Epic Charter Schools was just given four additional months to grapple with how it might fully comply with a settlement agreement that preserved its sponsorship by the Statewide Virtual Charter School Board.
At issue is the fact that Epic has maintained one single governing board with the same members for both of its two legally separate schools while the two schools share administrators and many teachers.
Because state funds for the two schools were found to have been commingled in previous years, the terms of its 2-month-old consent agreement with the virtual board require Epic to have shared service agreements — approved by independent school governing boards — if it continues to share employees.
After Tuesday’s meeting of the virtual school board, Epic Superintendent Bart Banfield expressed some frustration but said the school’s leadership will use the extra time just allotted to contemplate whether Epic’s two schools should even have two separate local governing boards — or whether it should pursue even more radical change as one single school.
“We’ve already undergone so much change before this consent agreement was ever contemplated,” Banfield said. “But this gives us more time for conversation, both for us and with them (the statewide virtual board).”
The Statewide Virtual Charter School Board sponsors Epic One-on-One, Oklahoma’s largest online public school, and five other smaller statewide virtual charter schools, which are all open to any child living in Oklahoma.
Meanwhile, Epic Blended Learning Centers, which enrolls the vast majority of Epic students in Tulsa and Oklahoma counties, are sponsored by Rose State College.
Epic had asked for 12 months to prove that its own internally imposed split in banking, invoicing and payroll would suffice, but members of the statewide board balked at that notion.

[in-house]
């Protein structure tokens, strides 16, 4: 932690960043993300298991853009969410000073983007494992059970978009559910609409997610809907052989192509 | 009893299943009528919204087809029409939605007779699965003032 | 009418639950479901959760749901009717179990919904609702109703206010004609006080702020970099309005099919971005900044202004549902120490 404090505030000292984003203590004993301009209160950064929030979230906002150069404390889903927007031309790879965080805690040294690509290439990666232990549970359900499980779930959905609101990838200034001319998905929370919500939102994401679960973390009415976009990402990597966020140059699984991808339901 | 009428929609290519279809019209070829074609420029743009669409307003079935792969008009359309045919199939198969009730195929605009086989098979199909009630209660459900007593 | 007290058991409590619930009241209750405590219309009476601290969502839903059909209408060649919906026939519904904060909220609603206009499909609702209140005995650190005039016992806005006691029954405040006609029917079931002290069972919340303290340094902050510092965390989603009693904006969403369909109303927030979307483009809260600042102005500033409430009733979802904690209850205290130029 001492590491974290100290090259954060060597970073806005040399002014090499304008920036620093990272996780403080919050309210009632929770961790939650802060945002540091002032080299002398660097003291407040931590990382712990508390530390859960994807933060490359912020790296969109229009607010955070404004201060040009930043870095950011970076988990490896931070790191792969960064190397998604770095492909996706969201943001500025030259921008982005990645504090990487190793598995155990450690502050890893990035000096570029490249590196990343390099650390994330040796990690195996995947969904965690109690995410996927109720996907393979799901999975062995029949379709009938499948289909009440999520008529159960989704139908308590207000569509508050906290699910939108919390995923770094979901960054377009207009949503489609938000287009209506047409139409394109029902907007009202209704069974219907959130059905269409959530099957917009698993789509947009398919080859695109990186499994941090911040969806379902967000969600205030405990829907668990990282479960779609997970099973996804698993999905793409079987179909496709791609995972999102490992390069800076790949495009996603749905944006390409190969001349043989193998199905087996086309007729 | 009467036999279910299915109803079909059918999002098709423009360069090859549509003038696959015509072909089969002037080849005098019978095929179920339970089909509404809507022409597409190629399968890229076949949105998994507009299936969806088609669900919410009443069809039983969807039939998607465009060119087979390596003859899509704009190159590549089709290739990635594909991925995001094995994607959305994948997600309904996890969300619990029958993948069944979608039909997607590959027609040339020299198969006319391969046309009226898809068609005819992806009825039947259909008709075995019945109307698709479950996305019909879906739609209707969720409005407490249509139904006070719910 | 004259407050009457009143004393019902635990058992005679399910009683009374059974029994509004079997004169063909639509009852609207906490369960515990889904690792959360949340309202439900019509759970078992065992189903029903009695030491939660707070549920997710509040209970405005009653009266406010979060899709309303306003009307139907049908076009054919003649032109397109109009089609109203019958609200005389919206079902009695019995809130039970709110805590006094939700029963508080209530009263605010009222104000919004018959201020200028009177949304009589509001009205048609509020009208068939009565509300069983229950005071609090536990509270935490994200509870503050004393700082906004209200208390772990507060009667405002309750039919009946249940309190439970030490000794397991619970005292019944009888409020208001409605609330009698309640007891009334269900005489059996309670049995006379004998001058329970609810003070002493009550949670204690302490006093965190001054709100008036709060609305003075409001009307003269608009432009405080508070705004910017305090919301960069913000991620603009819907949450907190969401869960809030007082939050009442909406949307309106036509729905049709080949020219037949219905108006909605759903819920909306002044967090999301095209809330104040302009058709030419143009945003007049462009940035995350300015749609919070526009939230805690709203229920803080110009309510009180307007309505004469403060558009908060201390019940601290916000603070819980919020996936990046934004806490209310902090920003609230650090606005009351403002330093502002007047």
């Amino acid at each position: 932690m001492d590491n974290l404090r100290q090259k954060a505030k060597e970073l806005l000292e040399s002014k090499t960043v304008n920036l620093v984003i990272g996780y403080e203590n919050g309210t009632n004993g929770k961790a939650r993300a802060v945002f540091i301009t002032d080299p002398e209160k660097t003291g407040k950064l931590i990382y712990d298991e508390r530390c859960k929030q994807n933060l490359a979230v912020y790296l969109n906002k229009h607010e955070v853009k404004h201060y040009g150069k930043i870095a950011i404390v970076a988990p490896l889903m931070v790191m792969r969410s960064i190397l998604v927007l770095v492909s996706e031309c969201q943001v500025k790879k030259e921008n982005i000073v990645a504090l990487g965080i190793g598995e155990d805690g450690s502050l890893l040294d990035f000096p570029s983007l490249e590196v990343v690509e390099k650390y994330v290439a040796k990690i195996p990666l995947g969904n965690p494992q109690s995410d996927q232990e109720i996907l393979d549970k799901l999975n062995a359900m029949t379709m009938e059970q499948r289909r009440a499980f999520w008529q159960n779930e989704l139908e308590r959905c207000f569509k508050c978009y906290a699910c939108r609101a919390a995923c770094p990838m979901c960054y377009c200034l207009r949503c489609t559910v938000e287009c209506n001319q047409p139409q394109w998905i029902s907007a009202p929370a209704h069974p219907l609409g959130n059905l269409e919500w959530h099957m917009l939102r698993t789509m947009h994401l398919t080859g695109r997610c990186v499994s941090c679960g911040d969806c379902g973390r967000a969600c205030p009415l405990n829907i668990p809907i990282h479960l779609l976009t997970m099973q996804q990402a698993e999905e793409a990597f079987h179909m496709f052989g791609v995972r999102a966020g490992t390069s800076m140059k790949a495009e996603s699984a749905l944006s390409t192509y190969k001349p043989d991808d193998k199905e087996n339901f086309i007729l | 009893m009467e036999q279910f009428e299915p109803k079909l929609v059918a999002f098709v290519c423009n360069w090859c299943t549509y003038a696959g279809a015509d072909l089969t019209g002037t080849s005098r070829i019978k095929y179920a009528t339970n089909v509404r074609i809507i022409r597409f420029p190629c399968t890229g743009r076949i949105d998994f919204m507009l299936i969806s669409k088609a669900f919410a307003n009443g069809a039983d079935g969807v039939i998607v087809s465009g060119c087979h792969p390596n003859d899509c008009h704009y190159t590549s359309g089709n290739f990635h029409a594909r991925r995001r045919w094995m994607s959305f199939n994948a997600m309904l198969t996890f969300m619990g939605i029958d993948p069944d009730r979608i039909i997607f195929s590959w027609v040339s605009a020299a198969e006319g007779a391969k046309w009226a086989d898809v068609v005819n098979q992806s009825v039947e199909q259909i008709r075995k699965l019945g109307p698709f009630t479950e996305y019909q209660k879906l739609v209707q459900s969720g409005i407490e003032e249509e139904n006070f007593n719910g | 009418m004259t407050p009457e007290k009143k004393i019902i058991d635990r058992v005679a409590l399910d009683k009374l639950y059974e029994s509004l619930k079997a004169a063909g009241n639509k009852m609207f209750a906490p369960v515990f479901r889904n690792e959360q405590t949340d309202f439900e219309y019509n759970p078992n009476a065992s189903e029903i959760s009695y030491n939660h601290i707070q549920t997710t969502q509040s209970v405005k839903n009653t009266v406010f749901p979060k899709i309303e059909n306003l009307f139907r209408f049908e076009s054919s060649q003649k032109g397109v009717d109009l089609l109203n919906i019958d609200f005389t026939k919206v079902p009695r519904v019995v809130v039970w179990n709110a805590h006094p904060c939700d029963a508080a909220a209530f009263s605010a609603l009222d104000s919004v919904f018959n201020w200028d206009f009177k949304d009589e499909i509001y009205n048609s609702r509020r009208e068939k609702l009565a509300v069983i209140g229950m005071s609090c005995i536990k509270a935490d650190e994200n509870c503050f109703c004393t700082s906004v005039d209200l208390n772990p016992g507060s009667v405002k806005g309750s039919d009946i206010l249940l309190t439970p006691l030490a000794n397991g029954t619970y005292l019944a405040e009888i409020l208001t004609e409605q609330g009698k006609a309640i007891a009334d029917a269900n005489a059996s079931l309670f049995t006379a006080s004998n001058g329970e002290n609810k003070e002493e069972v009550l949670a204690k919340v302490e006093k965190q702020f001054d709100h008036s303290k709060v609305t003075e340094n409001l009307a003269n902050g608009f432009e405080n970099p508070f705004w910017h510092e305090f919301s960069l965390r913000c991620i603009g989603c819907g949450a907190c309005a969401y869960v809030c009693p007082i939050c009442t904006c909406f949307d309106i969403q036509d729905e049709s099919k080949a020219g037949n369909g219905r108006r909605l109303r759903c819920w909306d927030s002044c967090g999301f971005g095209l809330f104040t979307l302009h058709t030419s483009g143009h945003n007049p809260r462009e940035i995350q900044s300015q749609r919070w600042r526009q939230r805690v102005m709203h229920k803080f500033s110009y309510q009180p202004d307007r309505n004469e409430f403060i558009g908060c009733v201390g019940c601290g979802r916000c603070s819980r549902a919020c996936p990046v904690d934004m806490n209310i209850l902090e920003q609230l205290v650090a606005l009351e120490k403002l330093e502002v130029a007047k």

Ultimately, the board voted to give Epic until the board’s November meeting before it would determine whether the school is in full compliance with the settlement agreement terms.
Several board members commended the district’s newly adopted fiscal policies, although as member Barry Beauchamp, a retired superintendent from Lawton, put it, “we may have not gotten all the way from A to Z at this point.”
“It’s not in full compliance with what the settlement agreement requires,” agreed Board Chair Robert Franklin, who is an associate superintendent at Tulsa Tech. “For us to extend … more months is a matter of trust to me. This is not to be dismissive of the heavy lift you’ve done.”
The board had pursued contract termination proceedings against Epic over its handling of public funds in previous years and alleged contract violations revealed in October forensic audit findings by Oklahoma’s State Auditor and Inspector’s Office.
Assistant Attorney General Marie Schuble, the board’s legal adviser, said during Tuesday’s meeting that the settlement agreement “is not over” until Epic meets the agreement terms for shared services between its two schools.
Also on Tuesday, two members of the Statewide Virtual Charter School Board had their voting privileges on Epic matters reinstated by unanimous votes of their fellow board members.
In January, Mathew Hamrick and Phyllis Shepherd were barred by a vote of their fellow members from discussions, debates and votes on all Epic Charter Schools-related matters over conflict-of-interest concerns.
In September, Hamrick, the former board chair, was censured and removed from the board’s newly formed audit committee in a vote by his fellow board members.
At that time, he was accused of intentionally avoiding public votes by the board in 2019 and 2020 on matters seeking to unmask Epic’s use of tens of millions of taxpayer dollars budgeted for student learning.
As first reported in the Tulsa World, Hamrick also accepted campaign contributions from Epic co-founder David Chaney in his failed 2017 campaign for Oklahoma State Senate District 45, and Shepherd, who was absent from Tuesday’s meeting, is a relative of Chaney’s.
Franklin said on Tuesday that the matter had been addressed by virtue of Epic’s governing board’s formally severing ties with Chaney and the school management company called Epic Youth Services that reportedly made millionaires of Chaney and co-founder Ben Harris.